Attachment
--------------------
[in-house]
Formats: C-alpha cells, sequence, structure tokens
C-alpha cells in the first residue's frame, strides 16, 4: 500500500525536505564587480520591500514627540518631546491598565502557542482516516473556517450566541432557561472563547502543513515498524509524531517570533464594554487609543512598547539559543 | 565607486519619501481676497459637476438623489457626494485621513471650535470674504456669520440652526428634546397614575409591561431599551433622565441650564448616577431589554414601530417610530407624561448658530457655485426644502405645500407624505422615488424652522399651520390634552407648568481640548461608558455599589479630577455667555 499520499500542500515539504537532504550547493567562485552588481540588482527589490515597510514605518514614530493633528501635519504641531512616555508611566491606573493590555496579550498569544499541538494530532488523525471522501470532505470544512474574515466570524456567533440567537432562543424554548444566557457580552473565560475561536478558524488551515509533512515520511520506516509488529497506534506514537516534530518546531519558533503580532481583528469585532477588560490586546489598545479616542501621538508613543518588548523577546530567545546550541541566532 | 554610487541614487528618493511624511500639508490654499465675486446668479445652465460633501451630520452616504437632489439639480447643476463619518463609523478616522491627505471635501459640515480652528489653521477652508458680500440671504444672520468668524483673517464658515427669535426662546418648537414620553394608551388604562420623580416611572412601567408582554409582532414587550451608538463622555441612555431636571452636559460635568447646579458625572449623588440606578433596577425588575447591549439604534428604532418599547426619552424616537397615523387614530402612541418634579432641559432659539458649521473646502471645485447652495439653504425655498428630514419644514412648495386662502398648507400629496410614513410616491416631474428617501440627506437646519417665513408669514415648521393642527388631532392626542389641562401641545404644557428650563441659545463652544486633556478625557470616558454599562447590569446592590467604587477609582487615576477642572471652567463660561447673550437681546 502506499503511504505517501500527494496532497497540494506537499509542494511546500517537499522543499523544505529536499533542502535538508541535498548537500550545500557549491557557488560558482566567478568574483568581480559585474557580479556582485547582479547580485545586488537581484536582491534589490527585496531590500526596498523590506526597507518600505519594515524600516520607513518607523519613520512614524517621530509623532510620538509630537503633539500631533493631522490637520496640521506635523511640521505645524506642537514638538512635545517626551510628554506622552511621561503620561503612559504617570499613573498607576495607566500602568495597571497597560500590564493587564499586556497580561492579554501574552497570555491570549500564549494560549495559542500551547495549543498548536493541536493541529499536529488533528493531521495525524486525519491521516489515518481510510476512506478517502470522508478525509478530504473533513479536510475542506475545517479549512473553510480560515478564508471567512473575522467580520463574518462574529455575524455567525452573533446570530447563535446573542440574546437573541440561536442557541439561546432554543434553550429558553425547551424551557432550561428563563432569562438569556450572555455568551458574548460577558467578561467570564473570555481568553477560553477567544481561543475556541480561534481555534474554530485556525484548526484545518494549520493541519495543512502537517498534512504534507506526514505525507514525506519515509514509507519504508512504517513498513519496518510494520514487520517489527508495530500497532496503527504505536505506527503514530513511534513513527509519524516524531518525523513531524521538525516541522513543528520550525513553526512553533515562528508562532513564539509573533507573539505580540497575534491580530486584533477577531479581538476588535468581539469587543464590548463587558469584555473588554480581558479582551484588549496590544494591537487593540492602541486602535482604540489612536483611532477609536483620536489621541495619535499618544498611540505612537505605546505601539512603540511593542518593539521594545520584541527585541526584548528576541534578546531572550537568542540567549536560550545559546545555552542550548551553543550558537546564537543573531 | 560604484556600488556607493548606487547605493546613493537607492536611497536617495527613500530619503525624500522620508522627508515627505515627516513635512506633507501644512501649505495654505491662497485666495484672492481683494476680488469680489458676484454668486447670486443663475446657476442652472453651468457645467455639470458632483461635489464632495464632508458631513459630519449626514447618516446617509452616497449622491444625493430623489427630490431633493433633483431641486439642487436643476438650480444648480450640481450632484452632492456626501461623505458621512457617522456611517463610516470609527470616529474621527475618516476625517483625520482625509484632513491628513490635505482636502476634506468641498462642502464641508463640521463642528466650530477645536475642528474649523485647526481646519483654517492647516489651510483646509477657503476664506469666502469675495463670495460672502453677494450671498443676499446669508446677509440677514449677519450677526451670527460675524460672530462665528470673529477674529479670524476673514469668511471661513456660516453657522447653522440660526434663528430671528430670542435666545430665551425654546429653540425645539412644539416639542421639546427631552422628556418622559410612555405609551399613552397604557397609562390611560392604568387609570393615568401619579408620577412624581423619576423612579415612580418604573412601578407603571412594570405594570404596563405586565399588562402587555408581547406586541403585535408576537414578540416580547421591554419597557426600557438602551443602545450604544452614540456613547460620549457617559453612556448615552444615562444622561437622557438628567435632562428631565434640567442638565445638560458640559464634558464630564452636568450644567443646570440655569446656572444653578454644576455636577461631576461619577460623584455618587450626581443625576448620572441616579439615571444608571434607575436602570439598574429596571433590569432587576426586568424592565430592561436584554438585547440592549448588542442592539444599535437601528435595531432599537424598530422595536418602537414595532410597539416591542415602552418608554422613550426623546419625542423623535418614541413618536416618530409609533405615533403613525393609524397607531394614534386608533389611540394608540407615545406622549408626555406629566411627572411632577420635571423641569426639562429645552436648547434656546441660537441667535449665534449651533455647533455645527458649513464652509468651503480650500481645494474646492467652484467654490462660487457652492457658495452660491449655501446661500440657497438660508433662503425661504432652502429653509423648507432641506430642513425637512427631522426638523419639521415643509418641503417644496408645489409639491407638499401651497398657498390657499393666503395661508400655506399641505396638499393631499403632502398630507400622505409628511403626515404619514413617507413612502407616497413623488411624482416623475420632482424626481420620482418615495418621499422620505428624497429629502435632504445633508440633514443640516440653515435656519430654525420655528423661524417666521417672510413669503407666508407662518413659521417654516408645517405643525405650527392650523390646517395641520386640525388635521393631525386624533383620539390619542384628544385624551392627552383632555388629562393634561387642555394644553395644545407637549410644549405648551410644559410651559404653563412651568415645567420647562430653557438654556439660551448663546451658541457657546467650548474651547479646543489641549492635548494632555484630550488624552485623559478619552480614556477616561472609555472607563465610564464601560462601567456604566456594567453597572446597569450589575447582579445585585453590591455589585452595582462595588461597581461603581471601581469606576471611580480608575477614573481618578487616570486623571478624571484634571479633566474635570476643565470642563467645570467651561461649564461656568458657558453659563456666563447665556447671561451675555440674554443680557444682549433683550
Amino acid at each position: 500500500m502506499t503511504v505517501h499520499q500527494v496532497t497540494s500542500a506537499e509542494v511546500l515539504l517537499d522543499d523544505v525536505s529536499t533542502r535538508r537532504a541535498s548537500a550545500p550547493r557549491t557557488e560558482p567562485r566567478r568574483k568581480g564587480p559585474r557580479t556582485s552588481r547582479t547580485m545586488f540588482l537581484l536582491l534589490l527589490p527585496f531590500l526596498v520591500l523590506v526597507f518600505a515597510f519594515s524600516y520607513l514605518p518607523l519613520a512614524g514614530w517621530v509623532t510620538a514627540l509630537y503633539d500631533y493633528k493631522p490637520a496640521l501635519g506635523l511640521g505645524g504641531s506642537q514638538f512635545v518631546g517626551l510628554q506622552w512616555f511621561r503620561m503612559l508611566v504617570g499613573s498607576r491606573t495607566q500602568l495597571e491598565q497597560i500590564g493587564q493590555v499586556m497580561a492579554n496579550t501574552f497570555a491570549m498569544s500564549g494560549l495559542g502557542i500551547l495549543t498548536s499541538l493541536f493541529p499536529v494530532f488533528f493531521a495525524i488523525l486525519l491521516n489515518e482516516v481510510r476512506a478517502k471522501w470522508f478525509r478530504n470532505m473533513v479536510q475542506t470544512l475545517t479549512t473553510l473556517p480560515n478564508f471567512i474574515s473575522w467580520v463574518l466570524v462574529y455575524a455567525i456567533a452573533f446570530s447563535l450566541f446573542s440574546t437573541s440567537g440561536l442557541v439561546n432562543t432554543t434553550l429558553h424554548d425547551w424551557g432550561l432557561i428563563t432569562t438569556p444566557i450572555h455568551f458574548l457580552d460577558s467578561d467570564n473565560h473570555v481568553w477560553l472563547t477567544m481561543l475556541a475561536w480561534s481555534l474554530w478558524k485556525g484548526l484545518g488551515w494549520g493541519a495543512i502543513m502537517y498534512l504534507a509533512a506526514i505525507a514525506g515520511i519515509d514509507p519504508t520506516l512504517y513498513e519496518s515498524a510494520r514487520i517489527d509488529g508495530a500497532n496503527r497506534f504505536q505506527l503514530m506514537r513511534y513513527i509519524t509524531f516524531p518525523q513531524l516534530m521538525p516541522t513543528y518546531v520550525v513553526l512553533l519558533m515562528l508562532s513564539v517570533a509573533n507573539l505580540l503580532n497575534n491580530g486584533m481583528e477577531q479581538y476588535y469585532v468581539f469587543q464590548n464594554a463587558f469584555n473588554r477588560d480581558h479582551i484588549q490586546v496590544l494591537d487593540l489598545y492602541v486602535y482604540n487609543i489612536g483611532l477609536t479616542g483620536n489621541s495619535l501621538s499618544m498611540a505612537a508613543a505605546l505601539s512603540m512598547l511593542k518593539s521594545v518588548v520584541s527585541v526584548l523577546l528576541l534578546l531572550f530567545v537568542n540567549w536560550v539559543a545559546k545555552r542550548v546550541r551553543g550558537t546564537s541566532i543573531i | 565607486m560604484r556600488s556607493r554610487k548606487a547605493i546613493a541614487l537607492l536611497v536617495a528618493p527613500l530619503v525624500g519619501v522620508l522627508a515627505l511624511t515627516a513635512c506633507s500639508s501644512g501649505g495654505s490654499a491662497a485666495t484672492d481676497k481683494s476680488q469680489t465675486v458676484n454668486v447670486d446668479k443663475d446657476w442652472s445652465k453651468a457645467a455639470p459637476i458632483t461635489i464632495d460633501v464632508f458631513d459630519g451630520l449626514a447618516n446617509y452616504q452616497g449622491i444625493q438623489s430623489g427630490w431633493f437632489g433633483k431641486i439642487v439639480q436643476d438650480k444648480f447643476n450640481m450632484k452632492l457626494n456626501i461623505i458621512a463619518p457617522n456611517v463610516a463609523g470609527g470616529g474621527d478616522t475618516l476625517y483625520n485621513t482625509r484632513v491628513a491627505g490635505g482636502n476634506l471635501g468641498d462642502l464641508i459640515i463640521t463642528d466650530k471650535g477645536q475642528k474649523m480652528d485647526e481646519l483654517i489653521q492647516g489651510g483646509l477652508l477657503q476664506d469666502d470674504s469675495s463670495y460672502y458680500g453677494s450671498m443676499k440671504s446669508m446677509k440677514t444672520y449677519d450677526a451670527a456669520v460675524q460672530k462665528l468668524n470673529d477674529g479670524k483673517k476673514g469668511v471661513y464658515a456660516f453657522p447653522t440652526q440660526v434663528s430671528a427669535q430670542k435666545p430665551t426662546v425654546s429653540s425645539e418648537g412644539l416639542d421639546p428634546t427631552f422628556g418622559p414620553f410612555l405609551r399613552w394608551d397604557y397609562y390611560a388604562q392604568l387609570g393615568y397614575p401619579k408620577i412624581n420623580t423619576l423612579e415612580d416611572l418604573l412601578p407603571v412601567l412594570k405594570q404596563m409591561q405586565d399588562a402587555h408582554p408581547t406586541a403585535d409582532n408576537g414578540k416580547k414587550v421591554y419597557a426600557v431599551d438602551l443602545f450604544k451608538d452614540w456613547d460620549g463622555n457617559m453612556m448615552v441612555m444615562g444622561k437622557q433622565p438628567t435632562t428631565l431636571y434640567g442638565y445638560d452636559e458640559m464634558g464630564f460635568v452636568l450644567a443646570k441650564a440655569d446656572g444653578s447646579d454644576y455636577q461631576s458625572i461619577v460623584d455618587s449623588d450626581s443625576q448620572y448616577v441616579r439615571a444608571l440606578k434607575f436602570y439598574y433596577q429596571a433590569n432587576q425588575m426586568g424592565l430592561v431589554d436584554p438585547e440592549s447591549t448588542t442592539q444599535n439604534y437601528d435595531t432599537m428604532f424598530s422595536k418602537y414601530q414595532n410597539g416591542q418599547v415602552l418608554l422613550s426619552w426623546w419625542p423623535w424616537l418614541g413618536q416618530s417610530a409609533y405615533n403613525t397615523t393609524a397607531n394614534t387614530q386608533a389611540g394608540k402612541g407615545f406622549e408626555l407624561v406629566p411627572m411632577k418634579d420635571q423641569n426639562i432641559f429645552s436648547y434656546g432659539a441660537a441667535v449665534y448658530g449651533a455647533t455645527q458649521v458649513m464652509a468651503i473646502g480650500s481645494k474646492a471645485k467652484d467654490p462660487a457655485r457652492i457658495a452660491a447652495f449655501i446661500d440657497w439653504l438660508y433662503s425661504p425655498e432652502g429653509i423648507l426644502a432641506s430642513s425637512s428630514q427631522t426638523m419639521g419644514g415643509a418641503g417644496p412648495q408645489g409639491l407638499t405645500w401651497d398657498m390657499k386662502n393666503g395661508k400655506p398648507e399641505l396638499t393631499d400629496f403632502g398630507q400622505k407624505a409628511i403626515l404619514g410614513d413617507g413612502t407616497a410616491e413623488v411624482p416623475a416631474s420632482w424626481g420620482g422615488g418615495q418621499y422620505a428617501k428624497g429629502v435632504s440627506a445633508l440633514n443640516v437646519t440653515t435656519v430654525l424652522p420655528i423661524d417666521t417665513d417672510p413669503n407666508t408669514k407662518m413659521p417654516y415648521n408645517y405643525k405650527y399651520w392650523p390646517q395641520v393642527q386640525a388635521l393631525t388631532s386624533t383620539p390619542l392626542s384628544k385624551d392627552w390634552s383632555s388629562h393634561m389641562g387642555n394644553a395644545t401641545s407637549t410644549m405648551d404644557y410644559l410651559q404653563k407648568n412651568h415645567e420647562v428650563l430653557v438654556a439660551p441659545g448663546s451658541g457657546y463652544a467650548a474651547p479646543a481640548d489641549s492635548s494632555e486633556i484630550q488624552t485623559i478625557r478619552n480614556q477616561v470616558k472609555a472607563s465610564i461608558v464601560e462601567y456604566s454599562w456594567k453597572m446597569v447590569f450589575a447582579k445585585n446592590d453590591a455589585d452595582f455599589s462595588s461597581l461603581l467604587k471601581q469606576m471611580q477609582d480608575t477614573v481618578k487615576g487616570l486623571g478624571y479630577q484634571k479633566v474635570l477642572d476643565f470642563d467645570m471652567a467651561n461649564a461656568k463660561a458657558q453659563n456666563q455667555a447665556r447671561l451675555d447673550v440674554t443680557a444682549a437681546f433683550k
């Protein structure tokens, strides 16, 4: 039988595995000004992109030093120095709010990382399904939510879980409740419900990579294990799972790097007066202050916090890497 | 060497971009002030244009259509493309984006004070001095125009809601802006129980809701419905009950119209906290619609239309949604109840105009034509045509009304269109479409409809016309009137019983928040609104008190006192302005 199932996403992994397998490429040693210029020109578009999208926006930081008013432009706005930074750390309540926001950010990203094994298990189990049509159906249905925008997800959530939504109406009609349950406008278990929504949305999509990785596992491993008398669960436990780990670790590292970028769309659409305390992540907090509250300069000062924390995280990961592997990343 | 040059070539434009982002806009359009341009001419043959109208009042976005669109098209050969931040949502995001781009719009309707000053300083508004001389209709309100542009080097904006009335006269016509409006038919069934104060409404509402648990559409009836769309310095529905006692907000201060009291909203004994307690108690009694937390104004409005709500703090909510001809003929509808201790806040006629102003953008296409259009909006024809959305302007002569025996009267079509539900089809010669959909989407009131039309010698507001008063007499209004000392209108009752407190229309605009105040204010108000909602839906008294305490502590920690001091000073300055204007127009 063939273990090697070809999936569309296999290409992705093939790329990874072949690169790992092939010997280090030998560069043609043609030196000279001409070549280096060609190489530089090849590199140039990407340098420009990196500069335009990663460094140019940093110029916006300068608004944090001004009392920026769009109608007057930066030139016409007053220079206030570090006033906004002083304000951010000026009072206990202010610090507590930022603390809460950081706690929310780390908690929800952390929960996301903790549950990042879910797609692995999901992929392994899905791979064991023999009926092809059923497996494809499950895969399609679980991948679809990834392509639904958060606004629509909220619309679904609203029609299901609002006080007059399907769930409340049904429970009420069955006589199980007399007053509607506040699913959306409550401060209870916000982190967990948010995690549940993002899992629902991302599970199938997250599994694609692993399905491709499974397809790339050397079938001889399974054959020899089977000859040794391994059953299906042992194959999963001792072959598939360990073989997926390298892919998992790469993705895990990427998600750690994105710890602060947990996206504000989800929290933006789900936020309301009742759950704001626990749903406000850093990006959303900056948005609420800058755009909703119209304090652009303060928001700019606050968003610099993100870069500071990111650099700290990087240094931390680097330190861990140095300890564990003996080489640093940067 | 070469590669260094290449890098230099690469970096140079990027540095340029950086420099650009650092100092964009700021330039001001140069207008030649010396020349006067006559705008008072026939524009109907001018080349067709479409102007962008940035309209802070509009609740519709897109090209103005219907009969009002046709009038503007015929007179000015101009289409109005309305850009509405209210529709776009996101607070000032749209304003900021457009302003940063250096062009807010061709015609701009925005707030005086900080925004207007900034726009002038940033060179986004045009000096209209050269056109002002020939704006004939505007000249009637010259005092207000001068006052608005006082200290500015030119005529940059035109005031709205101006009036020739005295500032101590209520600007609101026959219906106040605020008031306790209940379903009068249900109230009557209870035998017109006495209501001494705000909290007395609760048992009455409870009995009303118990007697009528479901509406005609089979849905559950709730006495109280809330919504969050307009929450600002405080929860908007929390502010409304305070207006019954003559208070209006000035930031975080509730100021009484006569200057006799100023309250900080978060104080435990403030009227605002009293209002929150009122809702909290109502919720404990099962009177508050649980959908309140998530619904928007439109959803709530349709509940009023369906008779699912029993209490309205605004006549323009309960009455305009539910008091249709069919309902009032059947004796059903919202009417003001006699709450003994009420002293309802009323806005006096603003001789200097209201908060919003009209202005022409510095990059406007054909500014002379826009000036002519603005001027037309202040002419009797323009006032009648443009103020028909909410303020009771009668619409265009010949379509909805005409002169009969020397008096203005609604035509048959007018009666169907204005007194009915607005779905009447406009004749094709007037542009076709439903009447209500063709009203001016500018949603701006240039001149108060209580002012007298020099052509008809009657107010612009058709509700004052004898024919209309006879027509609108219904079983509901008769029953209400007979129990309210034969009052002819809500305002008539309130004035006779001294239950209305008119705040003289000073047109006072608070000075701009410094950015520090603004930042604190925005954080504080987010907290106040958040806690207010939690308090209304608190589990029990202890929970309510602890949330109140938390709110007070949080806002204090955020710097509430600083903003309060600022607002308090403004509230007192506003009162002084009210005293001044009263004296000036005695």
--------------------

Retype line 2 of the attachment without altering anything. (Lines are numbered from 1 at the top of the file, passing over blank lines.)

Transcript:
Formats: C-alpha cells, sequence, structure tokens